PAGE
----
How to Identify an Eating Disorder

And How to Help

My first exposure to an eating disorder was at sleepaway camp. My bunkmate started working out excessively, skipping meals, and disappearing. After a game of soccer in the summer heat she would hardly eat. She always had a reason why. She would say she was not feeling well or she already ate or that dairy made her stomach hurt, even though we all knew she loved chocolate milk. Our conversations would go silent and get awkward.

I wanted to let her know she could confide in me if she ever needed to talk. But she grew more isolated and allowed herself only quick phone calls with her parents who we knew were concerned about her. I’ve never forgotten her struggle.

She’s the reason I decided to become an eating disorder therapist, to help young women like her.

I grew up in Westport; it’s a wonderful, privileged place in which to grow up. Many of our teens and pre-teens receive a great deal of love and promise in their lives. But they also face pressure from so many places: a wrong friend group, getting weighed at the doctor’s office, glamorizing a celebrity, anxiety over friends, peer pressure, to name a few.

There are hopes and dreams they absorb from their parents, teachers, and friends. They're bombarded by social media messages that glorify being beautiful and thin. Our kids walk around with a monster in their pocket. 

All of these experiences can make adolescents feel they lack the control to live up to expectations, so they control what they can: their bodies. They do so by how much they eat and how much they exercise.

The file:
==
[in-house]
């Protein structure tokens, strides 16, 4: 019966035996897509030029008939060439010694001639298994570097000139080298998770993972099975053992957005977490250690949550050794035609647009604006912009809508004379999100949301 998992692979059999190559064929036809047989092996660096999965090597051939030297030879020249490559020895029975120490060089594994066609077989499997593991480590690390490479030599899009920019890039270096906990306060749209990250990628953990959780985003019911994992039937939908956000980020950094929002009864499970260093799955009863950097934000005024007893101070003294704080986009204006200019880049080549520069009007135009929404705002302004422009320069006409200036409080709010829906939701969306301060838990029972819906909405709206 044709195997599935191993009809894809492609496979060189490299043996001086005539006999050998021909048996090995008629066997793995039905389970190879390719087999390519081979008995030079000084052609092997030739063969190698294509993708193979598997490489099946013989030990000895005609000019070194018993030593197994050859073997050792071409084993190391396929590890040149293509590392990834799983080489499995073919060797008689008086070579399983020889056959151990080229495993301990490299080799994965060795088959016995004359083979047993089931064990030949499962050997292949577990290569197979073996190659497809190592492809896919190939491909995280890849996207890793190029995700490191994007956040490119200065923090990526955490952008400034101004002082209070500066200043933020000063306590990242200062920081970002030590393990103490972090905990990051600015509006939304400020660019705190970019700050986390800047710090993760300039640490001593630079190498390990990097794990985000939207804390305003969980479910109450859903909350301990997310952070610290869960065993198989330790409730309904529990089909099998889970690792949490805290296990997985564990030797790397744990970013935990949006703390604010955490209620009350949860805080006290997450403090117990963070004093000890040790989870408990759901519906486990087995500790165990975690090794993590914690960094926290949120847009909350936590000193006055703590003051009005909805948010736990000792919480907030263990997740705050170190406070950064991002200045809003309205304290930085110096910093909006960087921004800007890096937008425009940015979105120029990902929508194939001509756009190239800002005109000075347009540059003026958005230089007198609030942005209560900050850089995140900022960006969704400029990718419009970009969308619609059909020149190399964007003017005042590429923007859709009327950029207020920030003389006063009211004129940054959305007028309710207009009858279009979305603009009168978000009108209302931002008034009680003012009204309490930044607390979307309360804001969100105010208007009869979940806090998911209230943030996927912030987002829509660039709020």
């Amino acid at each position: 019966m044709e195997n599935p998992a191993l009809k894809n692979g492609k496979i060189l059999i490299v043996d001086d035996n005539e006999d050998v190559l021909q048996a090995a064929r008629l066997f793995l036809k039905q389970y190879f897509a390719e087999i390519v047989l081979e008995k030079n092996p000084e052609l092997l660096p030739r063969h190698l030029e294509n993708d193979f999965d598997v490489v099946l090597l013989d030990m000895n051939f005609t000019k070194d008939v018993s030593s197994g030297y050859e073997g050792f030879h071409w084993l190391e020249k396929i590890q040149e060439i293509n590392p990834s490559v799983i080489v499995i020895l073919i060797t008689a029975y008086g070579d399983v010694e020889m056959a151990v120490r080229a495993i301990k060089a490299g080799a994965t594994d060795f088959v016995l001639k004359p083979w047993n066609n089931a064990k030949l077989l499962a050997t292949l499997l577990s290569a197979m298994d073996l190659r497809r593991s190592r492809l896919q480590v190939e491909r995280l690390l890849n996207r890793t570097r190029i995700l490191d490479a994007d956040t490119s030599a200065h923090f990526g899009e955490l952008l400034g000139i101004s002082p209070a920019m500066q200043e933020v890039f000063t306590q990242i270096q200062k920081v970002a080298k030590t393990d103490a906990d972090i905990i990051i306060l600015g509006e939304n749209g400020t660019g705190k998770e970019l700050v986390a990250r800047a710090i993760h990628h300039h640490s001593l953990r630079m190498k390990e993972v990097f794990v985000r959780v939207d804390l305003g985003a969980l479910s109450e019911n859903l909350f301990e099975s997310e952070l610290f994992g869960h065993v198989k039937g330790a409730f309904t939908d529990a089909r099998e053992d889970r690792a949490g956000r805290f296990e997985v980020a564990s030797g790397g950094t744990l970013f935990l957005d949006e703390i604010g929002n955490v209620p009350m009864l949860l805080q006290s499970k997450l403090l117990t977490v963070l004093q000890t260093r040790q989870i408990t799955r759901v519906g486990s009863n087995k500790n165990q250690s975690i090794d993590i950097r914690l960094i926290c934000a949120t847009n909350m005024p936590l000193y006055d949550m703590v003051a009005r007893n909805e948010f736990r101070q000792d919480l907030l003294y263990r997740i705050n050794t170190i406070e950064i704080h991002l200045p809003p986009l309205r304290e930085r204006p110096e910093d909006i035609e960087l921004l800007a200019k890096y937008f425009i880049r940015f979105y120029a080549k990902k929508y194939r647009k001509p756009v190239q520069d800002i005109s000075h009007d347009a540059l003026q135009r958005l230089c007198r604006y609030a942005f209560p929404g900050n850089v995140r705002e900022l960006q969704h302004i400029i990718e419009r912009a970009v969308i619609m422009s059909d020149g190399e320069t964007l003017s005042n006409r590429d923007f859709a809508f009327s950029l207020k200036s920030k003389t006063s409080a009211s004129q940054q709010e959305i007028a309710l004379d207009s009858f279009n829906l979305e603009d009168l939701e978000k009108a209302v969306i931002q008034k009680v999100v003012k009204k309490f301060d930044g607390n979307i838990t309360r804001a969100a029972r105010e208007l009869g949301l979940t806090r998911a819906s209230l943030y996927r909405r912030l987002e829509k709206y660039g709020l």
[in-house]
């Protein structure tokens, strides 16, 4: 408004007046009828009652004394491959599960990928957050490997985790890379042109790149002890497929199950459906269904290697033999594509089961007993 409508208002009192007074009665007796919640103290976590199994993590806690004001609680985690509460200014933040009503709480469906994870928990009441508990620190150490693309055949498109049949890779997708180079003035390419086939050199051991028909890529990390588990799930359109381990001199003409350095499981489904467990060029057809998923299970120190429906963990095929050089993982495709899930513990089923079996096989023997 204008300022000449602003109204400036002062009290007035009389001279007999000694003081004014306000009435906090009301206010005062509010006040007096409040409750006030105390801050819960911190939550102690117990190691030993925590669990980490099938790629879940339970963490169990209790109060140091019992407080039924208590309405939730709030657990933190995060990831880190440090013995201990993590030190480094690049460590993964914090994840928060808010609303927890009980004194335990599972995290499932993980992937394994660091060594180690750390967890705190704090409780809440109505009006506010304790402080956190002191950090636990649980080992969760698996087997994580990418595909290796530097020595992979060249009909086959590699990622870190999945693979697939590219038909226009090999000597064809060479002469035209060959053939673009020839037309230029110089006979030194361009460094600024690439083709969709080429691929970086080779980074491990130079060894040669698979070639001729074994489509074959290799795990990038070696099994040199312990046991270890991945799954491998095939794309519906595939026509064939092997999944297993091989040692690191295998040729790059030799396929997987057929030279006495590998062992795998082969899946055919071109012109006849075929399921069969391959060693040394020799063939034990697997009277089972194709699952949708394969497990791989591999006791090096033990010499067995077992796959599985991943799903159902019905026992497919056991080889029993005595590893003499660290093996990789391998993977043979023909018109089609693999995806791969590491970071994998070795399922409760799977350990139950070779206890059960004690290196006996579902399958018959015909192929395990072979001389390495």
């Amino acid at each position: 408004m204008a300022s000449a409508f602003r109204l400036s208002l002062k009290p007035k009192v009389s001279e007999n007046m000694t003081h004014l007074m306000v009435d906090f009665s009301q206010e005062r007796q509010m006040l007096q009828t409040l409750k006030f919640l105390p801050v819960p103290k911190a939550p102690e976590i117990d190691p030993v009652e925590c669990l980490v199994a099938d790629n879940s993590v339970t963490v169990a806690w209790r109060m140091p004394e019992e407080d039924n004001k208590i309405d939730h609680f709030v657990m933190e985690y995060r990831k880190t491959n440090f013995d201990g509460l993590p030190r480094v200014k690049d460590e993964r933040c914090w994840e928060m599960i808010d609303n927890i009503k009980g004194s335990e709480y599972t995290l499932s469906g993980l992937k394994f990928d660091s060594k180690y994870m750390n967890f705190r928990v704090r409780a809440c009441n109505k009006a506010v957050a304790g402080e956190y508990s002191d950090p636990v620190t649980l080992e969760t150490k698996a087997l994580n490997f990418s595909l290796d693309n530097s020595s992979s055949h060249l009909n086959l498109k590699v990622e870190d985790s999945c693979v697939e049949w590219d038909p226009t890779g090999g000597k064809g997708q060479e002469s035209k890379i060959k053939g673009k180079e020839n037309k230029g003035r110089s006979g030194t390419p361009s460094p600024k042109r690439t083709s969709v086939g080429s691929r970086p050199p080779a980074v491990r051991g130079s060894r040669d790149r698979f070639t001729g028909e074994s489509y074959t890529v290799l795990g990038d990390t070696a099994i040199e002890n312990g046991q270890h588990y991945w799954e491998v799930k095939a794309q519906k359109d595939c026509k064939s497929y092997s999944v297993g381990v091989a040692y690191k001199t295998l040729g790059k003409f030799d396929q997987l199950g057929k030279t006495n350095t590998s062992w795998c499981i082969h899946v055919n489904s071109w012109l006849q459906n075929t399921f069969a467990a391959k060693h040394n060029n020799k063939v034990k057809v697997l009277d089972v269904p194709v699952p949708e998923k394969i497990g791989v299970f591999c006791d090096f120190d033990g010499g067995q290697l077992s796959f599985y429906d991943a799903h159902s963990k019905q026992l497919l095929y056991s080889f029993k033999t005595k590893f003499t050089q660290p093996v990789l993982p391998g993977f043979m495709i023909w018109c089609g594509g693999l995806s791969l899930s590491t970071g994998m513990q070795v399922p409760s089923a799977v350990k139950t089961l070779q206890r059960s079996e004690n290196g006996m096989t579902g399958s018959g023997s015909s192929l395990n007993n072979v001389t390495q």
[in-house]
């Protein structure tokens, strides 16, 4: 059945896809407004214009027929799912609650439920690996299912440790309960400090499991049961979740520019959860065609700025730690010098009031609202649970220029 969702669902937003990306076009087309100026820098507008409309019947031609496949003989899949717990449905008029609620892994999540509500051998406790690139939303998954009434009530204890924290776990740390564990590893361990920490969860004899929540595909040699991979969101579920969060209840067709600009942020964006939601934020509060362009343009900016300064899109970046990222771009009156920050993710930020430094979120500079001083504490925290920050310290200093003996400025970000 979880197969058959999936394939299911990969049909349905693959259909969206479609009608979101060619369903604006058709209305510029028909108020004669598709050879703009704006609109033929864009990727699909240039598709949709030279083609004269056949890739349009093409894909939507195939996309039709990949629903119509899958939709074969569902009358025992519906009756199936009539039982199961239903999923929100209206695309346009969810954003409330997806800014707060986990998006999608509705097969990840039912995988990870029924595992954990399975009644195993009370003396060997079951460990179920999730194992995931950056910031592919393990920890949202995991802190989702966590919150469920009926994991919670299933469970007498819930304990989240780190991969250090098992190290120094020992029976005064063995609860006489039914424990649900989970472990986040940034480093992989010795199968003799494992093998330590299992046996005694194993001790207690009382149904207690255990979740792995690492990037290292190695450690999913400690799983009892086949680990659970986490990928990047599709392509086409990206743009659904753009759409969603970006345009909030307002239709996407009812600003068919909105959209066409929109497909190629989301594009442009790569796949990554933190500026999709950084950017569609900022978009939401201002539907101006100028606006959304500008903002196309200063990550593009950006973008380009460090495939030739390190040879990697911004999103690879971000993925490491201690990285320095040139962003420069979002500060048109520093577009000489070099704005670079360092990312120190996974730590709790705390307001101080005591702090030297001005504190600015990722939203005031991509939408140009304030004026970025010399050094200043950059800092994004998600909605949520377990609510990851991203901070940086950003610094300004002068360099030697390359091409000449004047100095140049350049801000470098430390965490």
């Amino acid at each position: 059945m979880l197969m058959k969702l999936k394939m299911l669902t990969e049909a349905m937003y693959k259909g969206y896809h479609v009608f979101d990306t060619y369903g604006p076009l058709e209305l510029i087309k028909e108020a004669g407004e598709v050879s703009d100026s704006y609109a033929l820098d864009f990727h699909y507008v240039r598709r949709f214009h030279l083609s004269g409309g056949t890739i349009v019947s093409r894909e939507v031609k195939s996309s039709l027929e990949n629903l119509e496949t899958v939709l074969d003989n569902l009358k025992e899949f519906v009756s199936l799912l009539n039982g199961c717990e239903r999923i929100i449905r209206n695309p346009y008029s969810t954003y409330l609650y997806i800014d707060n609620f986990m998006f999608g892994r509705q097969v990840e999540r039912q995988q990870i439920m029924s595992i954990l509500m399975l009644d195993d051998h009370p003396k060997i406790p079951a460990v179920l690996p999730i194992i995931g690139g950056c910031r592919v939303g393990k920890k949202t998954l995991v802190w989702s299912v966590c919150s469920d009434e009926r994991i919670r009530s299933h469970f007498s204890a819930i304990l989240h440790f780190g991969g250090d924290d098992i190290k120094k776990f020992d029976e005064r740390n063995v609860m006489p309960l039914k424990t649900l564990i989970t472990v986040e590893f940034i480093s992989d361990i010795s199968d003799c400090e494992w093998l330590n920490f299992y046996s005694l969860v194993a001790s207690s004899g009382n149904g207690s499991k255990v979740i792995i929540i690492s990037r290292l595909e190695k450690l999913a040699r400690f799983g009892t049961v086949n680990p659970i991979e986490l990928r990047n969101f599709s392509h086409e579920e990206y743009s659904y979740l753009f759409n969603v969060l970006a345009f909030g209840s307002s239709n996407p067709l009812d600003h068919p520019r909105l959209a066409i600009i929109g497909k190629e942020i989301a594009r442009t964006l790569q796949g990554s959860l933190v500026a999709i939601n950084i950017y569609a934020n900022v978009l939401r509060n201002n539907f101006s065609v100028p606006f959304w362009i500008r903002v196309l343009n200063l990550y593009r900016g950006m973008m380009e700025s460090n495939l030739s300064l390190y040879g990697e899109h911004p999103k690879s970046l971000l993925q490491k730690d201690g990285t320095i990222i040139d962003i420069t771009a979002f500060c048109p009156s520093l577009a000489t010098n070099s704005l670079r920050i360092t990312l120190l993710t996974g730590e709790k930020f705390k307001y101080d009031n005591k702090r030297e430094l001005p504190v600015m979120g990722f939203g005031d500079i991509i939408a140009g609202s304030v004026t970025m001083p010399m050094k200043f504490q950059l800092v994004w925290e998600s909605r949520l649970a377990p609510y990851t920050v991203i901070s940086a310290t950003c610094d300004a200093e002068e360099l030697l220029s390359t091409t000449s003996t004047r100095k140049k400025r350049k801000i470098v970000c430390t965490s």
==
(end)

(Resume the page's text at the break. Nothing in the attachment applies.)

So how do we know if we or someone we love has crossed the line into dangerous territory? Typically, it’s when the individual becomes overly concerned with thinness and displays a heightened fear of gaining weight.

Often those struggling with the disorder will avoid family meals, refuse to eat particular foods, or disappear after eating. Anxiety, obsessive exercise, and fad diets are all common signs. The kitchen, once a joyful arena in which to share a meal and conversation, becomes a contentious place. 

If you suspect someone is struggling with a food disorder, there’s no reason to wait to get help - in fact, early intervention is key. An eating disorder can quickly become a best friend, despite its cruelty.

Love and family support is essential, but there are signs that a skilled therapist will recognize and can treat.

In addition to traditional modalities like psychotherapy and group therapy, a therapist can provide on-location meal support. I’ve often gone to the homes of our patients and worked with them in their own kitchens and dining rooms - even restaurants - helping them to meet the challenge of getting through a meal.

No one, not the person with the eating disorder or their family, should feel defeated or hopeless. Treatment is essential, but there is every reason for hope. Patients with eating disorders can and do improve, taking control of their bodies and their lives in a positive way and leading healthy, happy lives.


(203) 672-7613

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